|Ms. B. proved to be the main draw at my table.|
I think I'll keep her.
As I had posted last week, Brewed Awakening Café in Danville, VA, formerly Binding Time in Martinsville, VA, hosted its first annual book festival yesterday, continuing the tradition it had begun at its original location several years ago. I have participated in each, and while I miss having the shop in my old hometown, the owners — John and Bonnie Hale — appear to have made the right decision by relocating. Since its grand opening last week, the café-slash-bookstore has already made an indelible mark in town, generating remarkably positive publicity and drawing substantial crowds since day one. All my copies of my novels Blue Devil Island and The Monarchs sold out quickly. I kept replenishing my stock with various books lurking in my devilish bookbag, and those, too, departed post haste, all having been rightly devalued with my distinctive John Hancock.
Brewed Awakening, at 610 Craghead Street, Danville, VA, occupies an old brick warehouse building, one of many that has been renovated after years of disuse in what had, decades ago, been a thriving industrial district. With tobacco and textiles, once the city's economic foundation, now moribund in the southeastern US, Danville has taken admirable steps to rebuild its infrastructure and its image, and while it still has a long way to go, its efforts are showing measurable results. There are numerous new, upscale restaurants, taverns, and shops, a first-class library, countless historical buildings and monuments, Averett University, and parks and trails that are unrivaled in the region. Not only did Brewed Awakening's book fest draw a bigger crowd than the past two or three fests in Martinsville combined, the economic benefit spilled over to other businesses in the area. After the event, Kimberly and I visited the new, nearby Golden Leaf Bistro to celebrate with a couple of glasses of wine, and who should appear but veritable hordes of festival attendees — including writers and patrons — all but storming the castle.
|One of many distinctive old buildings|
in Danville's warehouse district
And geocaches? Danville is full of them; in fact, there's one at the farmer's market directly across the street from Brewed Awakening — "The Crossing," (GC1BR2C), and another, "The Forgotten Door," (GC5PKJ2) which is particularly memorable for me (story here), just two blocks away. My favorite recollection of the book fest was talking to a rather striking and most assuredly engaging young lady who turned out to be the local library's book acquisition manager, who is also, of all things, a geocacher. As fate would have it, there just happens to be highly challenging geocache — which I have not yet found — inside the library where she works. We enjoyed trading a few stories about books, writing, local history, and geocaching, though, when I suggested she might be able to shed some light on the location of the cache, she went close-mouthed as if her lips had been sewn together with barbed wire. However — ha! — I have years of experience, well over eight-thousand caches to my credit, and more than a passing familiarity with the cache's setting. Make no mistake, I will surmount this geocaching challenge, and our reticent young book acquisitions manager shall bear witness, this I promise.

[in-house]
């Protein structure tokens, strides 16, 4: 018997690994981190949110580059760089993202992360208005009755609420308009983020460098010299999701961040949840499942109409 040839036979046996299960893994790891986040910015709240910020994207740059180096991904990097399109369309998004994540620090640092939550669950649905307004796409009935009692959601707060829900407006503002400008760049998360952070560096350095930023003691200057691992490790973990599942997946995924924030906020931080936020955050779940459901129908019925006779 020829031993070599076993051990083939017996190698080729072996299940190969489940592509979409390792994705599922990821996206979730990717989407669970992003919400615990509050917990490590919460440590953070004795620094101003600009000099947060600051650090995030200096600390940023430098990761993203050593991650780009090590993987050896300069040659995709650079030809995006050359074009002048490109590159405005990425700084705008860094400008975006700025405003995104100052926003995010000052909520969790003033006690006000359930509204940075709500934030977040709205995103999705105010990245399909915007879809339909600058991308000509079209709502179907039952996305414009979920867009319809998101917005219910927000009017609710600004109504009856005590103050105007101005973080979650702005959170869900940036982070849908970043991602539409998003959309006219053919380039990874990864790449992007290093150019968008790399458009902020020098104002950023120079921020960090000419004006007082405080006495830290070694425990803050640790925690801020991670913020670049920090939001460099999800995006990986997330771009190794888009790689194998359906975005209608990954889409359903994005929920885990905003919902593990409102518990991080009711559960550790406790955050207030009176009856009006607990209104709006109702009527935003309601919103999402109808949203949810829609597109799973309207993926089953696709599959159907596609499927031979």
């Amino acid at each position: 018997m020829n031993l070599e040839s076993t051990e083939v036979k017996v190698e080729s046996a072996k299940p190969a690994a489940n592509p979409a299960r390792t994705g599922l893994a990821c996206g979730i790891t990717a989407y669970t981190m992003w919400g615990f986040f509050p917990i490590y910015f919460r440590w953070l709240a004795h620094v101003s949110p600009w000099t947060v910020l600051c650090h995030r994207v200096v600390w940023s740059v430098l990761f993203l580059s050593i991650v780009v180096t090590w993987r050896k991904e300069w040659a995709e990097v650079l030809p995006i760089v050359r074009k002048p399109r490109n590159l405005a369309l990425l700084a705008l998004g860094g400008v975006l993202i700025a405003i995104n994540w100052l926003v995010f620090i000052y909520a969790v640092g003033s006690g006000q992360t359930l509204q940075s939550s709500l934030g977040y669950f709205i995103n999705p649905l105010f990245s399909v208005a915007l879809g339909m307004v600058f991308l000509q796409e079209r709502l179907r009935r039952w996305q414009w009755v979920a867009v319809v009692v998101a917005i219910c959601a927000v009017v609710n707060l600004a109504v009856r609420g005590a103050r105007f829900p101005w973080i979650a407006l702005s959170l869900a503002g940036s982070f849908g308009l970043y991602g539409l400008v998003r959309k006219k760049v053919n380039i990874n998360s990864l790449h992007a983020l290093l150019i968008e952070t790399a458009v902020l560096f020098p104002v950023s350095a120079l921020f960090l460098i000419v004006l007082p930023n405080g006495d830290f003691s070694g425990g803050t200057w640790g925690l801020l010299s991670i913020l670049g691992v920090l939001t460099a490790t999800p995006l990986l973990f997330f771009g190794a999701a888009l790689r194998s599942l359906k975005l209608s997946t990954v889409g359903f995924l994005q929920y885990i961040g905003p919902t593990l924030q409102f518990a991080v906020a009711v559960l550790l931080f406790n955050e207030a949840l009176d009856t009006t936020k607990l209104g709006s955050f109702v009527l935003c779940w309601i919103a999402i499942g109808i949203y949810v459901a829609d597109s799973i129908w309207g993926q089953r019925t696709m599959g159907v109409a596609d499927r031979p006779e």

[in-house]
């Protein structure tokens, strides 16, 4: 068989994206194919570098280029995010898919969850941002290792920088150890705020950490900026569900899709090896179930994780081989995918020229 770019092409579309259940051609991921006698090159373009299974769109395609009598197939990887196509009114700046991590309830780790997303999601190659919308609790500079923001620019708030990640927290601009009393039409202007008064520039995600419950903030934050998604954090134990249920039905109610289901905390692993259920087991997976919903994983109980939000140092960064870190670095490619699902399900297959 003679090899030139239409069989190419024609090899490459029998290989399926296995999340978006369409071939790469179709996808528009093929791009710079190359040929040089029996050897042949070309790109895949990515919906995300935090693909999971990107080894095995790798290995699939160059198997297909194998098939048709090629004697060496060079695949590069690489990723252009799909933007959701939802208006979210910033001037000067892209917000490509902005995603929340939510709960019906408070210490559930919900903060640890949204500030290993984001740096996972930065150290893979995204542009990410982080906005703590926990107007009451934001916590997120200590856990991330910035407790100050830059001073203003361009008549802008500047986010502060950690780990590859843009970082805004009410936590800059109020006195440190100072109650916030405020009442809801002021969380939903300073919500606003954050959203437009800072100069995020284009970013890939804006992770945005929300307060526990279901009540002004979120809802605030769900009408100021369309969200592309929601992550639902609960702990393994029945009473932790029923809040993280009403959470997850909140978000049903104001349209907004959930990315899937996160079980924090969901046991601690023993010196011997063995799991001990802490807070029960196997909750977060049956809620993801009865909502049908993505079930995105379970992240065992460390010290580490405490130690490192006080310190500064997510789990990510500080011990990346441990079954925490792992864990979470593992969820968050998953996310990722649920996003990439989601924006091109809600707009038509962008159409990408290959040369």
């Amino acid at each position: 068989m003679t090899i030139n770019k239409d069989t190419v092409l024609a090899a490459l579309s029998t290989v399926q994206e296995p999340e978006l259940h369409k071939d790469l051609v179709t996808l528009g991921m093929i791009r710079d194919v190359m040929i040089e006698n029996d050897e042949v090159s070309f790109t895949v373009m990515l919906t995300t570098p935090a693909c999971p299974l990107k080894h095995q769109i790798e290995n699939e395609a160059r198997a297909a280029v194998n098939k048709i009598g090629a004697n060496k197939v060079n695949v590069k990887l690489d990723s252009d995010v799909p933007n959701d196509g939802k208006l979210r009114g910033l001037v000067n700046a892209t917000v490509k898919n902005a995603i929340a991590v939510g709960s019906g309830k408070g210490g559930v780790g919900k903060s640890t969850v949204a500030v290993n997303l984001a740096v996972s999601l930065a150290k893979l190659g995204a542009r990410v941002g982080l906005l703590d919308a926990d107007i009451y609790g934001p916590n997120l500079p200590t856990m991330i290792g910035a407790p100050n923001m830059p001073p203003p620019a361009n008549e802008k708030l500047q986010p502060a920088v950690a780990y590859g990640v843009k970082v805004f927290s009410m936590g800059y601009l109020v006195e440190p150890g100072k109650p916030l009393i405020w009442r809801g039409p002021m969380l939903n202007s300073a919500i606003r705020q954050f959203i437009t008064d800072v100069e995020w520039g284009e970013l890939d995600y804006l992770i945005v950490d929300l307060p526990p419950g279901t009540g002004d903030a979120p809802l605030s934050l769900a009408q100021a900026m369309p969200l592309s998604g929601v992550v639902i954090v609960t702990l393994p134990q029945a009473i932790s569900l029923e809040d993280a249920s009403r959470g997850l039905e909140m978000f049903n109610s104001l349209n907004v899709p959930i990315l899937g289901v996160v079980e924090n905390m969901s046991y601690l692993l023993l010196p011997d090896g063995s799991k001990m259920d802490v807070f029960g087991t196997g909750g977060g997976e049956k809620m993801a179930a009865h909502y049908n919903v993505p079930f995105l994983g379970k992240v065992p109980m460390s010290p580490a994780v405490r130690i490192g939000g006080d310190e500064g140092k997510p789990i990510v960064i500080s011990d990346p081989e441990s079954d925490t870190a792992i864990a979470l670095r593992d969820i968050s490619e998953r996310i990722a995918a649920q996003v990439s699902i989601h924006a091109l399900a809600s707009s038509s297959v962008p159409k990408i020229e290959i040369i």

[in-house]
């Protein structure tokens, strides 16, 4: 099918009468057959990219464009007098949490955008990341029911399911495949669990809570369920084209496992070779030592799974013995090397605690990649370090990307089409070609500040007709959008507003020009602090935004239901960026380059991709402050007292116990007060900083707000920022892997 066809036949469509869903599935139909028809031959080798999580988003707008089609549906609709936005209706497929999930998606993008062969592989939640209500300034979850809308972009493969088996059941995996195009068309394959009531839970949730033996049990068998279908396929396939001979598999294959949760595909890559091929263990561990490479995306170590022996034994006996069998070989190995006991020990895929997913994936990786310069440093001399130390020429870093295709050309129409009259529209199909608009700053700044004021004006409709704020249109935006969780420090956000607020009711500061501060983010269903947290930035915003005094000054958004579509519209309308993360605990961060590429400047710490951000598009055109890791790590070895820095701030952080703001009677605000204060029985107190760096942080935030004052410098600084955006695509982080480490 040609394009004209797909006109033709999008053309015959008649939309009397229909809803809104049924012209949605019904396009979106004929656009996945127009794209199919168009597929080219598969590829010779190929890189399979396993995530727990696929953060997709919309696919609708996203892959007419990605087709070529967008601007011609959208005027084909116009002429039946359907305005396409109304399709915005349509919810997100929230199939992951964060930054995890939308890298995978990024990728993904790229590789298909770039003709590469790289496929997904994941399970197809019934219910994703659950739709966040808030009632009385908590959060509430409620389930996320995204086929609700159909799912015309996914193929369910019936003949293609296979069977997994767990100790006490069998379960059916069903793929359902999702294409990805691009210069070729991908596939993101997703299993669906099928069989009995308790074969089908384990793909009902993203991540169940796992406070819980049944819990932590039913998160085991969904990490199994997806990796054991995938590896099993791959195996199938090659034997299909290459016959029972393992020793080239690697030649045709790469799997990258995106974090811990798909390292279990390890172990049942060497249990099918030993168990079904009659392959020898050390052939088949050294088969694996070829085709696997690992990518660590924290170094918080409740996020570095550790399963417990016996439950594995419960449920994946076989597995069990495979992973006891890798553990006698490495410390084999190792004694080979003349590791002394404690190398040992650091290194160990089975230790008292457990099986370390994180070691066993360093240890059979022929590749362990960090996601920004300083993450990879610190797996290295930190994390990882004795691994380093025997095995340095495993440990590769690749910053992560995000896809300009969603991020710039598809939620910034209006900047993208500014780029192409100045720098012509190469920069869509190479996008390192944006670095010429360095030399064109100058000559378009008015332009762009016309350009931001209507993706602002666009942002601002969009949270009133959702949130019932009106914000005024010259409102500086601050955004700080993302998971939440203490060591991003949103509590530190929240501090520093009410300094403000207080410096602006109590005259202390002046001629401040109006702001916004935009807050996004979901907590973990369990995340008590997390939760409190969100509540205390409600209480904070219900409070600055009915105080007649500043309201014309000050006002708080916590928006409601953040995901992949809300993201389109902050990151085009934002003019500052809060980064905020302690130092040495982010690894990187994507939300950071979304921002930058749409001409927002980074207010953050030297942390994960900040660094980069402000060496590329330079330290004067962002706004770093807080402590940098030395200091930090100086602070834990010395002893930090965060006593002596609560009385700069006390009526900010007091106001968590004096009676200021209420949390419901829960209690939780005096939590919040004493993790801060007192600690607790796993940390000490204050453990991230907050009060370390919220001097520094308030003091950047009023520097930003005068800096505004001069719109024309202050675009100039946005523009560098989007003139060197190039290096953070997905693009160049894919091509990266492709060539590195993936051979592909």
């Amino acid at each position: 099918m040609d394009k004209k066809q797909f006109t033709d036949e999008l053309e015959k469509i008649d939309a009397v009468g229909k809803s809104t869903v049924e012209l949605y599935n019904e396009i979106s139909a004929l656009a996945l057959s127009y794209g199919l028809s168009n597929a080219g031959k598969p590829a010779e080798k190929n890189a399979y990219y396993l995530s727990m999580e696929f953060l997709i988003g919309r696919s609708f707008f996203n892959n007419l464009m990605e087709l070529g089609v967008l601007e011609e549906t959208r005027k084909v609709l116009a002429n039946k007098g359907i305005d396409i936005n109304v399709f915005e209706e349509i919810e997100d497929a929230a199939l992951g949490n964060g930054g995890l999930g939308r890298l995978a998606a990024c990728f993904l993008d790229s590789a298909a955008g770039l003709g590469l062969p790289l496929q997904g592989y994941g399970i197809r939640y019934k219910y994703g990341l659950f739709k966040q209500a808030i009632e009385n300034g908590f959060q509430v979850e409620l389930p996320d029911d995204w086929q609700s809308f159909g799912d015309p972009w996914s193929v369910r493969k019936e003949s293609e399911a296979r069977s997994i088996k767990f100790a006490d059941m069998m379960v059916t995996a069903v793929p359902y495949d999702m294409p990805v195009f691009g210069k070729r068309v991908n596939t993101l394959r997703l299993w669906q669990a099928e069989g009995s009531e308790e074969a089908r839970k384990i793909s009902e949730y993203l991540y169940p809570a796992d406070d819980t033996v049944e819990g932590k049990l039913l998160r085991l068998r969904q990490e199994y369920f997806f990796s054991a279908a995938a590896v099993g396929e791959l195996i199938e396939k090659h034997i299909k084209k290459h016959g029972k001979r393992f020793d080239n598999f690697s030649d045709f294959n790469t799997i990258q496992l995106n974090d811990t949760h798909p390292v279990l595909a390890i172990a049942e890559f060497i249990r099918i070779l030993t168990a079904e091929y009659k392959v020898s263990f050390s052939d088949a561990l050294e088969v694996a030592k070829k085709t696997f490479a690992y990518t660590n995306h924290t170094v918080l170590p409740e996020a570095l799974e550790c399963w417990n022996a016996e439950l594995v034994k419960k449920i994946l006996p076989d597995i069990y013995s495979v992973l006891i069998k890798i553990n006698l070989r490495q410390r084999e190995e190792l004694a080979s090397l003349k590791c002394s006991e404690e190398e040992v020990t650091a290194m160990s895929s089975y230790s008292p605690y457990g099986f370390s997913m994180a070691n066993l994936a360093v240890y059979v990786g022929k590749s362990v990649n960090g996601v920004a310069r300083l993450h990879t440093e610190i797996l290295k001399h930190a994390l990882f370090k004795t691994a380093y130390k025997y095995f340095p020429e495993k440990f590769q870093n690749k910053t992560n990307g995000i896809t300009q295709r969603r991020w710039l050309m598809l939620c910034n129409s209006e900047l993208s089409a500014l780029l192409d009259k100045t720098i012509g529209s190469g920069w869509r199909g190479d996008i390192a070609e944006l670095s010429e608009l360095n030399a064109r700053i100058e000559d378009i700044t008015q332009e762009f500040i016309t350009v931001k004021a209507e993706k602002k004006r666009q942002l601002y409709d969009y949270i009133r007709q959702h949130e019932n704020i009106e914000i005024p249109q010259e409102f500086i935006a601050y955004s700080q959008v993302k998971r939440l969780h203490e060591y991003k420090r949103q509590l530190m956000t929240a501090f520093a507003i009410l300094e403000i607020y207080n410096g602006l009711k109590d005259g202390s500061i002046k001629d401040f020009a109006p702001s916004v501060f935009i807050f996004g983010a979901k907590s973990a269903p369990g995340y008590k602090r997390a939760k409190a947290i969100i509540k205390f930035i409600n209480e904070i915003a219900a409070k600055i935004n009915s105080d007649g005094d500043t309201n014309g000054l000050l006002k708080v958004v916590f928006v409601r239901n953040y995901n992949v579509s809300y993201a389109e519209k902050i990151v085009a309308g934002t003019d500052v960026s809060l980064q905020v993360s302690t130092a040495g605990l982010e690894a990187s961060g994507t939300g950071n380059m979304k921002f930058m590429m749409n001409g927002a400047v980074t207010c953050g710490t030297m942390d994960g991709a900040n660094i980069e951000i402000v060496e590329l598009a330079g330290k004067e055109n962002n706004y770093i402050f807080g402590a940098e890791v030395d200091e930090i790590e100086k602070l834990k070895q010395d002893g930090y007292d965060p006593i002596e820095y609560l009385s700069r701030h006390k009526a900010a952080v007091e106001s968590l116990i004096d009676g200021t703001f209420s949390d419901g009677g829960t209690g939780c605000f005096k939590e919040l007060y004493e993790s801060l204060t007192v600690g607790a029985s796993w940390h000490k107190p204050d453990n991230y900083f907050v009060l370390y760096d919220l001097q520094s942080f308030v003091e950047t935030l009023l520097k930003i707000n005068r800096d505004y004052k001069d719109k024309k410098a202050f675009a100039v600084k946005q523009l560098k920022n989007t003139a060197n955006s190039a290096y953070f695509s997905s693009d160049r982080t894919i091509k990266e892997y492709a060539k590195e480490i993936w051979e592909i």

It was a good day.
|All set up and rarin' to go|
|The local turkey buzzard population must have known something was up because,|
just about the time the book fest opened, the scavengers began circling.
|Doing the necessary devaluing of the book|
|Rudolph (apparently, the sun had filtered into the alley sufficiently to scorch one's nose) and ye old|
geocaching horror writer at Golden Leaf Bistro, celebrating an excellent book festival
|Still life with flowers, a brusque sign, and razor wire|